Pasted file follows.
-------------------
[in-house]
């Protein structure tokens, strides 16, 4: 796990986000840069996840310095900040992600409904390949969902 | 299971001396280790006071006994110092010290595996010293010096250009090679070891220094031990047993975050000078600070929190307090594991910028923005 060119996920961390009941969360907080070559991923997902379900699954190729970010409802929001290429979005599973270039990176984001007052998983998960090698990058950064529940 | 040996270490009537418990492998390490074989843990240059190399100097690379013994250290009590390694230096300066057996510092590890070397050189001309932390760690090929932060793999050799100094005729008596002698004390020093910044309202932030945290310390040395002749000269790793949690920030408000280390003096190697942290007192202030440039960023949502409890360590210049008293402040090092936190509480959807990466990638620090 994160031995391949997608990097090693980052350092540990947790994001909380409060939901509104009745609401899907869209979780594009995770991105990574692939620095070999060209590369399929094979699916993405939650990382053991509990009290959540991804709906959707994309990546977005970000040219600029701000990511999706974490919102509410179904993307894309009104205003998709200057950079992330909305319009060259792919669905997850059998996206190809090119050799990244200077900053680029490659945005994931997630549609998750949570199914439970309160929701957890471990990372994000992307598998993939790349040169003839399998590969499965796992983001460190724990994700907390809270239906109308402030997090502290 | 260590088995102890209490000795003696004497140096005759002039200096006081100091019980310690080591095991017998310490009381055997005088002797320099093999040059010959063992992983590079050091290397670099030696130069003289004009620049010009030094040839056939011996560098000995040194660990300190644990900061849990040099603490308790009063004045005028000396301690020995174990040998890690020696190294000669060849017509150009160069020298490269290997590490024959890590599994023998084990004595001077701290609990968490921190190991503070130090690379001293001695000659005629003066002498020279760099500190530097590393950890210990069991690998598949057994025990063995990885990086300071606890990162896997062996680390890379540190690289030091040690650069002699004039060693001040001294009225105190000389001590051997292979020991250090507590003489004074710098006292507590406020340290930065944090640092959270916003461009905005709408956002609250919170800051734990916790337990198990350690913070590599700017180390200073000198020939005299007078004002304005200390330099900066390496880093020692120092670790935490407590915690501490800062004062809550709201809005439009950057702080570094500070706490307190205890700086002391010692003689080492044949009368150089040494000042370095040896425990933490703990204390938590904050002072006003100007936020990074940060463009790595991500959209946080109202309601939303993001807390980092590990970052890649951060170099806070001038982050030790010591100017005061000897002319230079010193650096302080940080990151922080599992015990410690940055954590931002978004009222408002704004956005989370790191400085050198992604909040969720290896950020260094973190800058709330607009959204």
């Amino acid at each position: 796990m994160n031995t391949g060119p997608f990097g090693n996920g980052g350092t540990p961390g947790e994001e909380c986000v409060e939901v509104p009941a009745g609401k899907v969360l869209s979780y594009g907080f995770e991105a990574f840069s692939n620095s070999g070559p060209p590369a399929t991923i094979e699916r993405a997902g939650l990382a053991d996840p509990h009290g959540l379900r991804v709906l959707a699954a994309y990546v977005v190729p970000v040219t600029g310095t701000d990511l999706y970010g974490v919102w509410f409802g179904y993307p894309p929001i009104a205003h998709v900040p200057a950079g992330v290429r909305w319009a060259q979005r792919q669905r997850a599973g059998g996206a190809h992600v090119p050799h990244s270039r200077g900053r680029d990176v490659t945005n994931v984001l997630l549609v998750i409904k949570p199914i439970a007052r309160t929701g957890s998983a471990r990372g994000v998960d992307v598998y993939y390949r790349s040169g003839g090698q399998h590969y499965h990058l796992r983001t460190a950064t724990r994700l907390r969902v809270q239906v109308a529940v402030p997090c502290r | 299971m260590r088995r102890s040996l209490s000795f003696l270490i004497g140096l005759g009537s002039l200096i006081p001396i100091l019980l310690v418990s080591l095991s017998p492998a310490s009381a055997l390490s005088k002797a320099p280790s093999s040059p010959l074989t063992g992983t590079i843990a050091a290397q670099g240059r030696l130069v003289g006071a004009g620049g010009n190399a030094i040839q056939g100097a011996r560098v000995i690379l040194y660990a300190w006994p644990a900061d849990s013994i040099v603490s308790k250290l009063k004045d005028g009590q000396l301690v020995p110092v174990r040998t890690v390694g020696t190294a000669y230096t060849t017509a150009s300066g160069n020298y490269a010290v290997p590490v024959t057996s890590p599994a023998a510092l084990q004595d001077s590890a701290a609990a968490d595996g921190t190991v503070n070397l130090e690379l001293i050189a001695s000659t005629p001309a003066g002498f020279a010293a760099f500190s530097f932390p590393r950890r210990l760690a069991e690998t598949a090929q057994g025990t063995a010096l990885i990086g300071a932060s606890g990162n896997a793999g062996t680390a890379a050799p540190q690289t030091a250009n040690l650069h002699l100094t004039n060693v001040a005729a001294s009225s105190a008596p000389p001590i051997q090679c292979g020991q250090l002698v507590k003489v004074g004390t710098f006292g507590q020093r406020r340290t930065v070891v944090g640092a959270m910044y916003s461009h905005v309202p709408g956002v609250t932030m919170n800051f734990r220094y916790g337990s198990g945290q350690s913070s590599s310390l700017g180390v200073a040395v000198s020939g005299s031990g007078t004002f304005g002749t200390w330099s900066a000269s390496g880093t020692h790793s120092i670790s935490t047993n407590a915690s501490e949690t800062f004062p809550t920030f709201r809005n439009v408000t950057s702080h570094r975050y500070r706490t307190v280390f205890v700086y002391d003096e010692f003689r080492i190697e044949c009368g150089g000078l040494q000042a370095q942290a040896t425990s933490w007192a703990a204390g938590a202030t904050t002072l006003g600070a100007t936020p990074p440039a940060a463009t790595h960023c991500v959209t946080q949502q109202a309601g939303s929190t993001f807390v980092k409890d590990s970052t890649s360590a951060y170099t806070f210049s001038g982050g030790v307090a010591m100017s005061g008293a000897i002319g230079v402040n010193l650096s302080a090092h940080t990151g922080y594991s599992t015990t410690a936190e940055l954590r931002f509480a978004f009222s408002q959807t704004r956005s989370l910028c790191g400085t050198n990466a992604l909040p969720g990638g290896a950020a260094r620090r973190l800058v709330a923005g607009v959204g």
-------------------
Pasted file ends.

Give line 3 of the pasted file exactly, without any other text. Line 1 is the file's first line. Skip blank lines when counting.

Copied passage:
């Amino acid at each position: 796990m994160n031995t391949g060119p997608f990097g090693n996920g980052g350092t540990p961390g947790e994001e909380c986000v409060e939901v509104p009941a009745g609401k899907v969360l869209s979780y594009g907080f995770e991105a990574f840069s692939n620095s070999g070559p060209p590369a399929t991923i094979e699916r993405a997902g939650l990382a053991d996840p509990h009290g959540l379900r991804v709906l959707a699954a994309y990546v977005v190729p970000v040219t600029g310095t701000d990511l999706y970010g974490v919102w509410f409802g179904y993307p894309p929001i009104a205003h998709v900040p200057a950079g992330v290429r909305w319009a060259q979005r792919q669905r997850a599973g059998g996206a190809h992600v090119p050799h990244s270039r200077g900053r680029d990176v490659t945005n994931v984001l997630l549609v998750i409904k949570p199914i439970a007052r309160t929701g957890s998983a471990r990372g994000v998960d992307v598998y993939y390949r790349s040169g003839g090698q399998h590969y499965h990058l796992r983001t460190a950064t724990r994700l907390r969902v809270q239906v109308a529940v402030p997090c502290r | 299971m260590r088995r102890s040996l209490s000795f003696l270490i004497g140096l005759g009537s002039l200096i006081p001396i100091l019980l310690v418990s080591l095991s017998p492998a310490s009381a055997l390490s005088k002797a320099p280790s093999s040059p010959l074989t063992g992983t590079i843990a050091a290397q670099g240059r030696l130069v003289g006071a004009g620049g010009n190399a030094i040839q056939g100097a011996r560098v000995i690379l040194y660990a300190w006994p644990a900061d849990s013994i040099v603490s308790k250290l009063k004045d005028g009590q000396l301690v020995p110092v174990r040998t890690v390694g020696t190294a000669y230096t060849t017509a150009s300066g160069n020298y490269a010290v290997p590490v024959t057996s890590p599994a023998a510092l084990q004595d001077s590890a701290a609990a968490d595996g921190t190991v503070n070397l130090e690379l001293i050189a001695s000659t005629p001309a003066g002498f020279a010293a760099f500190s530097f932390p590393r950890r210990l760690a069991e690998t598949a090929q057994g025990t063995a010096l990885i990086g300071a932060s606890g990162n896997a793999g062996t680390a890379a050799p540190q690289t030091a250009n040690l650069h002699l100094t004039n060693v001040a005729a001294s009225s105190a008596p000389p001590i051997q090679c292979g020991q250090l002698v507590k003489v004074g004390t710098f006292g507590q020093r406020r340290t930065v070891v944090g640092a959270m910044y916003s461009h905005v309202p709408g956002v609250t932030m919170n800051f734990r220094y916790g337990s198990g945290q350690s913070s590599s310390l700017g180390v200073a040395v000198s020939g005299s031990g007078t004002f304005g002749t200390w330099s900066a000269s390496g880093t020692h790793s120092i670790s935490t047993n407590a915690s501490e949690t800062f004062p809550t920030f709201r809005n439009v408000t950057s702080h570094r975050y500070r706490t307190v280390f205890v700086y002391d003096e010692f003689r080492i190697e044949c009368g150089g000078l040494q000042a370095q942290a040896t425990s933490w007192a703990a204390g938590a202030t904050t002072l006003g600070a100007t936020p990074p440039a940060a463009t790595h960023c991500v959209t946080q949502q109202a309601g939303s929190t993001f807390v980092k409890d590990s970052t890649s360590a951060y170099t806070f210049s001038g982050g030790v307090a010591m100017s005061g008293a000897i002319g230079v402040n010193l650096s302080a090092h940080t990151g922080y594991s599992t015990t410690a936190e940055l954590r931002f509480a978004f009222s408002q959807t704004r956005s989370l910028c790191g400085t050198n990466a992604l909040p969720g990638g290896a950020a260094r620090r973190l800058v709330a923005g607009v959204g």